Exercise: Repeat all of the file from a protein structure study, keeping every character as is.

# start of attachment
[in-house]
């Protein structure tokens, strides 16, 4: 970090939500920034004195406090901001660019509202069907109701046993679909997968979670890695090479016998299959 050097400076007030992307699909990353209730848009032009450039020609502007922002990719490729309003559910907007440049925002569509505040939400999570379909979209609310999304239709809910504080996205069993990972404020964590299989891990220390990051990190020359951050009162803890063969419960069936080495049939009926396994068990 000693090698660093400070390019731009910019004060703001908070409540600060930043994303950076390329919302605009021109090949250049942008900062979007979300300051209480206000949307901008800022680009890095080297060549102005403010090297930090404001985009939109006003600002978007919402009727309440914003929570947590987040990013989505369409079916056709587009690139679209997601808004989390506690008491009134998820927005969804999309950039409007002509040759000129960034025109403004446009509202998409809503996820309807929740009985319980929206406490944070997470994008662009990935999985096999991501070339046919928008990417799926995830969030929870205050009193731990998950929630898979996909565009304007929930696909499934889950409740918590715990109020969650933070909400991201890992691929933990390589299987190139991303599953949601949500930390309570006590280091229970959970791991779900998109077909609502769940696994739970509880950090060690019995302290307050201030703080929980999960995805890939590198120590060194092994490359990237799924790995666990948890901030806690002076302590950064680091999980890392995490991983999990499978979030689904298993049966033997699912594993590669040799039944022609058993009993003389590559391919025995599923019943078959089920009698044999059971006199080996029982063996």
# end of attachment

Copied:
[in-house]
């Protein structure tokens, strides 16, 4: 970090939500920034004195406090901001660019509202069907109701046993679909997968979670890695090479016998299959 050097400076007030992307699909990353209730848009032009450039020609502007922002990719490729309003559910907007440049925002569509505040939400999570379909979209609310999304239709809910504080996205069993990972404020964590299989891990220390990051990190020359951050009162803890063969419960069936080495049939009926396994068990 000693090698660093400070390019731009910019004060703001908070409540600060930043994303950076390329919302605009021109090949250049942008900062979007979300300051209480206000949307901008800022680009890095080297060549102005403010090297930090404001985009939109006003600002978007919402009727309440914003929570947590987040990013989505369409079916056709587009690139679209997601808004989390506690008491009134998820927005969804999309950039409007002509040759000129960034025109403004446009509202998409809503996820309807929740009985319980929206406490944070997470994008662009990935999985096999991501070339046919928008990417799926995830969030929870205050009193731990998950929630898979996909565009304007929930696909499934889950409740918590715990109020969650933070909400991201890992691929933990390589299987190139991303599953949601949500930390309570006590280091229970959970791991779900998109077909609502769940696994739970509880950090060690019995302290307050201030703080929980999960995805890939590198120590060194092994490359990237799924790995666990948890901030806690002076302590950064680091999980890392995490991983999990499978979030689904298993049966033997699912594993590669040799039944022609058993009993003389590559391919025995599923019943078959089920009698044999059971006199080996029982063996």